He also wrote other stories like The Fall (1956); a collection of short stories entitled Exile and the Kingdom (1957); youth novel A happy death, which was not published until 1971; and the first man who could not finish.

His most famous plays are trying existentialist themes (like his novels) and Misunderstanding (1944), The State of Siege (1948) and Fair (1950). Caligula, written in 1938 but not shown until 1945, is his masterpiece in the theatrical genre, and one of the most representative pieces of existentialist theater.

Many of the existentialist ideas that Camus presents in his novels and plays were also reflected in his writings of thought and reflection (or trials). For example, The Myth of Sisyphus (1942) is an essay on suicide, and The Rebel (1951) served as the starting point for his novel The Fall.

Camus collected many of his articles in books like Current (published in three volumes: 1950, 1953 and 1958) and Summer (1954).

Universal DVD Encyclopedia © Micronet SA 1995-2006
Translated for educational purposes.

Who was Calvin, John | Biography

Biografías de personajes históricos y personalidades

Calvin, John (1509-1564).

Theologian and French Protestant reformer, born 10 July 1509 in Noyon (Picardy) and died in Geneva on May 27, 1564, which is considered the largest of the Protestant theologians, and the second most important reformer after Lutero. Its institutions have remained, as he wrote them, as norm of Orthodox Protestantism of all the so-called "Reformed" Churches (see Calvinism).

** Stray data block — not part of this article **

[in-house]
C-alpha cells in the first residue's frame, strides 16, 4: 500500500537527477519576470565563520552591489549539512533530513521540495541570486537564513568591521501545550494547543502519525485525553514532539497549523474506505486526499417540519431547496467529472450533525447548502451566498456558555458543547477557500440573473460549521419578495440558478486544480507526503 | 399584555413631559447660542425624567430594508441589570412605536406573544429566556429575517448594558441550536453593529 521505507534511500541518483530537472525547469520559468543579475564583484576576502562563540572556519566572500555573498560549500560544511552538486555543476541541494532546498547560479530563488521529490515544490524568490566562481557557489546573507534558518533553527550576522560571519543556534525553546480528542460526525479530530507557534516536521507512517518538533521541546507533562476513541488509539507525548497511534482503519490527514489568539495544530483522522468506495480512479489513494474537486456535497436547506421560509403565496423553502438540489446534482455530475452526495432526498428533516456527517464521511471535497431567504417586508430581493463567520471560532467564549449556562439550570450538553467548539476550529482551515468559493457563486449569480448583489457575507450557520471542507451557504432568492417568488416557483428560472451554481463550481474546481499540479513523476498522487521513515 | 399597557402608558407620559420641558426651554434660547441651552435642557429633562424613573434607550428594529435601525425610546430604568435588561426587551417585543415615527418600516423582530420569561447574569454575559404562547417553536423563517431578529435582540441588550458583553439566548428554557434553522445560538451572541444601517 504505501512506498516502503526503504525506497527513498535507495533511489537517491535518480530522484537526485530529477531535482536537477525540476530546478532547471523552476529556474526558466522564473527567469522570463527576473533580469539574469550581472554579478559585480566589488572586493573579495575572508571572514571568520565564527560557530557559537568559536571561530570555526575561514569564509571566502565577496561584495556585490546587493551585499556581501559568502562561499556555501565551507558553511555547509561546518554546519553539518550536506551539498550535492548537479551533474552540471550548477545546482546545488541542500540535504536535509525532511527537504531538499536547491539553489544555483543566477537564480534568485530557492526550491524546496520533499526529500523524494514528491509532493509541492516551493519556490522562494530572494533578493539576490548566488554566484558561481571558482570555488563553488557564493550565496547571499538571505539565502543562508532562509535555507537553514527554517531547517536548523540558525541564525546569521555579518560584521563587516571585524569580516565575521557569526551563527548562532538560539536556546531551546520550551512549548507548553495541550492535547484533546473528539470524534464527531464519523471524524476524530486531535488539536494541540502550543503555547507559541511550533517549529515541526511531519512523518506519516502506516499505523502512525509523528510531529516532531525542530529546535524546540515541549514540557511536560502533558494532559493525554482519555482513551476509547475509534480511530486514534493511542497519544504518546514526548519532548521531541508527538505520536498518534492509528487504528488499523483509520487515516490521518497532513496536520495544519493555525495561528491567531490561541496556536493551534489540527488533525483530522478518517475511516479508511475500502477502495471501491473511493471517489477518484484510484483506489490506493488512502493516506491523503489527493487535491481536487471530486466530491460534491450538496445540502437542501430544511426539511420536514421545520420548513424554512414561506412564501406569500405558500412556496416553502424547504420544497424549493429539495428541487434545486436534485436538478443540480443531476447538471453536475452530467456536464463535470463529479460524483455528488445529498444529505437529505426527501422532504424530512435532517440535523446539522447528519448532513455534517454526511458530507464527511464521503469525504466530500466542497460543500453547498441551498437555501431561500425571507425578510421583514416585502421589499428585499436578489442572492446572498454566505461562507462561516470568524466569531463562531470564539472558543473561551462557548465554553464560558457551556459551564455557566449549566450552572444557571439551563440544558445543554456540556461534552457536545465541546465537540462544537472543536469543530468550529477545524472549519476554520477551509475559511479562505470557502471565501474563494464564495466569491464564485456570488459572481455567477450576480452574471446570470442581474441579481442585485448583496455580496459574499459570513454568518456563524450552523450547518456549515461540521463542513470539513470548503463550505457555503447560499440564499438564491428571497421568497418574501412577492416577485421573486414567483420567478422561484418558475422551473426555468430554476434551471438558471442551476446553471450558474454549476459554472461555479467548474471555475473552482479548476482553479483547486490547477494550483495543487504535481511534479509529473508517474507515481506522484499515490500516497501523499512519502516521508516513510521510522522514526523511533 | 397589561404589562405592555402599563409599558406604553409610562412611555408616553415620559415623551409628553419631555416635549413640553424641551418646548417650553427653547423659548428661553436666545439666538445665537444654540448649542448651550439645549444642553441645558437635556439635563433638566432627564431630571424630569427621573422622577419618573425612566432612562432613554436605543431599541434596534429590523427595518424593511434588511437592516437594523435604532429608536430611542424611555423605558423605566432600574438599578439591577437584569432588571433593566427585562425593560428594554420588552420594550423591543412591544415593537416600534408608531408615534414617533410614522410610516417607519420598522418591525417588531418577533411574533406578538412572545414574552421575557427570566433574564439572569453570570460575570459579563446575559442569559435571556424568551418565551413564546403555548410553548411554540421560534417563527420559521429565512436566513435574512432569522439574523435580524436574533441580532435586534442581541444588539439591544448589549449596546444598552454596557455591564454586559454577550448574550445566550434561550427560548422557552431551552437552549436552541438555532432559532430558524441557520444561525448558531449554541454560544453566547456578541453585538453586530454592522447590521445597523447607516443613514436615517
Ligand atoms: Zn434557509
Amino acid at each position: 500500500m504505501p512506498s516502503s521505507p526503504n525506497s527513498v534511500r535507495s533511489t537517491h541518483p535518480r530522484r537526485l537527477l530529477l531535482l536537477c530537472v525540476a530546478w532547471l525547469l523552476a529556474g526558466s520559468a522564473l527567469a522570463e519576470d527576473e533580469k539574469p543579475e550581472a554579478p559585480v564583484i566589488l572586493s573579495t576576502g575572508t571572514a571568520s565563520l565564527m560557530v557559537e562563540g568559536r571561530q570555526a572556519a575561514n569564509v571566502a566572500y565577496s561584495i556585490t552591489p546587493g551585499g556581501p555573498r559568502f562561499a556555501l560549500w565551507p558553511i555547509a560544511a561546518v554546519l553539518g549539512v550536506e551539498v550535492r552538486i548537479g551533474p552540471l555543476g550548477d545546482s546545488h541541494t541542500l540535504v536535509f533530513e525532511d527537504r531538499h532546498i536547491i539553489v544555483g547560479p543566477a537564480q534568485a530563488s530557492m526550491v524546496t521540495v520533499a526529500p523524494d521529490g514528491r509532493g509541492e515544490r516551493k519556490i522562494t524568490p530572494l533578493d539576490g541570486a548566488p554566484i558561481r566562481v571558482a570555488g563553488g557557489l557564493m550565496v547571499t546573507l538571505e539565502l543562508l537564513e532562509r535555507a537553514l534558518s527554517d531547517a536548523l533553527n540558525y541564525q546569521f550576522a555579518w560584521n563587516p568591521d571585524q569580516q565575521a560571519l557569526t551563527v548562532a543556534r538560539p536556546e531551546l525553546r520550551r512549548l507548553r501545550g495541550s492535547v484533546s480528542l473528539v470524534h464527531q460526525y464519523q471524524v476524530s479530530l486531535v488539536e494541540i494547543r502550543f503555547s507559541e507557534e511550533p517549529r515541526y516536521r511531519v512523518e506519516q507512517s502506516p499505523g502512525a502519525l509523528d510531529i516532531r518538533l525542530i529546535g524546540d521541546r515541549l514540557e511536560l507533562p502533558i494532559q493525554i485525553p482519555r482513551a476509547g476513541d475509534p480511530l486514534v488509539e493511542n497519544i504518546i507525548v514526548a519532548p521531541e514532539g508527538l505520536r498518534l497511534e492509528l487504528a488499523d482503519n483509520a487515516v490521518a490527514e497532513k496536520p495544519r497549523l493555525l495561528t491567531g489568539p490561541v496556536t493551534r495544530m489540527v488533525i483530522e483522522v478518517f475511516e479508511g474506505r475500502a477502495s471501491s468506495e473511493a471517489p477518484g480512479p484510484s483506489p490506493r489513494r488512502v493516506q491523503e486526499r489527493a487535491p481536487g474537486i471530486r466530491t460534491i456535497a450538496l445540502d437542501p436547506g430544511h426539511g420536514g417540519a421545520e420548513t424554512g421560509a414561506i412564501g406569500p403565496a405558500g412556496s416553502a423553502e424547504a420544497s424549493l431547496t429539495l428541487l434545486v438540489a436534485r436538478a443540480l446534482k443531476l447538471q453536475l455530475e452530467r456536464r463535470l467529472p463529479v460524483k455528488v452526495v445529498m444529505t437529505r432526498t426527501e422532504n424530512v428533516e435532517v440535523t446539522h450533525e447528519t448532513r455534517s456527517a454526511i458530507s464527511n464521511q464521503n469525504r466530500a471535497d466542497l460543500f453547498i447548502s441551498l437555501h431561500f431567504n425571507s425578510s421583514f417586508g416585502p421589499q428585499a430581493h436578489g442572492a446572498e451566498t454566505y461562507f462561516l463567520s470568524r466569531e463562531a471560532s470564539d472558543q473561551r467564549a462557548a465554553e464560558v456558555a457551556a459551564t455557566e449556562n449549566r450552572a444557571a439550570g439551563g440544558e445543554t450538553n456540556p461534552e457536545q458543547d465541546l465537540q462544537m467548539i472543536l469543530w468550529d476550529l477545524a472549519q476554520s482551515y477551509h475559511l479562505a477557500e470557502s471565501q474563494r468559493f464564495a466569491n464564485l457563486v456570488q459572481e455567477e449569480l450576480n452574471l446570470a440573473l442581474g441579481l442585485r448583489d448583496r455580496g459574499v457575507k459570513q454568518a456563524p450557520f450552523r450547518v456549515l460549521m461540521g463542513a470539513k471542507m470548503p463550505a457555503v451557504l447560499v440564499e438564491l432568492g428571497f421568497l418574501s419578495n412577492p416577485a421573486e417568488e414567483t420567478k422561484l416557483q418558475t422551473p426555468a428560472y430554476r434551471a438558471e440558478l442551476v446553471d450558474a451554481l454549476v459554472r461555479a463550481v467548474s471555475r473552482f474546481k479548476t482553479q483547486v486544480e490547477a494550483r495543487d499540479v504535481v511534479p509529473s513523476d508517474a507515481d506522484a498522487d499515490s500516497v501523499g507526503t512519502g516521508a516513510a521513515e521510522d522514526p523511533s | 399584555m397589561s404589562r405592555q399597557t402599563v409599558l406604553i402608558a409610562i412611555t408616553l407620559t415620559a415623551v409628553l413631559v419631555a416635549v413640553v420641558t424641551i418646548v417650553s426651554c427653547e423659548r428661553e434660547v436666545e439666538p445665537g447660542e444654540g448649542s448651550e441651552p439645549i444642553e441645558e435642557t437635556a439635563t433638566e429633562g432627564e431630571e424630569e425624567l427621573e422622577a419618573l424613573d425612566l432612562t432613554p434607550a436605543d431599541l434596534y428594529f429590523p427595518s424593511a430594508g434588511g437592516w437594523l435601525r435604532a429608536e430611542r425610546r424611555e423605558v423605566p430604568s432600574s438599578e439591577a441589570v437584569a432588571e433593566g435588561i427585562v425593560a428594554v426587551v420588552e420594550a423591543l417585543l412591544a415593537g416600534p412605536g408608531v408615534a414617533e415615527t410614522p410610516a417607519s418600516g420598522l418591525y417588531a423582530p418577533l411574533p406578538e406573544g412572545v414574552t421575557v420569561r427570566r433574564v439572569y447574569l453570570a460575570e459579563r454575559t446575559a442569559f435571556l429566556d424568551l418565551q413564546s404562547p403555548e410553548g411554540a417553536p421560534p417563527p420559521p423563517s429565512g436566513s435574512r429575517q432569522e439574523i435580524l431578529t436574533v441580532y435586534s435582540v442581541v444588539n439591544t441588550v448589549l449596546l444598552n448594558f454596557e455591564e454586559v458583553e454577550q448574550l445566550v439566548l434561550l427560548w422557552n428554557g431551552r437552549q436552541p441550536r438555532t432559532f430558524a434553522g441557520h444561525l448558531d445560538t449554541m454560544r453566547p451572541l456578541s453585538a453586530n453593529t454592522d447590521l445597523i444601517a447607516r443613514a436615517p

Member of a family of French middle class, Calvin - name derived from its original French Cauvin, Latinized Calvinus- was the son of a lawyer, who had bought the license in the town of Noyon, where was the practice of civil and Canon law. Unlike Luther, Calvin or was ordered priest in the Catholic Church, nor issued religious vows. In the middle of a Catholic environment, his mother strove to introduce the child to Catholic devotions. In his private life was strong and quiet, simple habits, unconcerned of the riches and delivered to work tirelessly character. He received his first training in schools of la Marche and Montaigne, dependent of the University of Paris. In this city he graduated in arts in 1528. At the insistence of his father, followed the career of law in the universities of Orléans and Bourges, in 1532. His father died, he returned to Paris to devote itself fully to the humanities, result of which was his commentary on De clementia, of Seneca. Already by then he had learned Greek and Hebrew, attracted as it was by the study of the Bible. In Paris he came into contact with of Erasmus of Rotterdam and supporters of reform, such as Le Fevre d´Etaples (Estapulenses), famous for his translation of the Bible into French; Lacorderius, guardian, man of austere life and excellent command of latin; Jorge Cop, doctor of King Francis I, but also a friend of the current religious issues. Beside these teachers became a humanist and a reformer.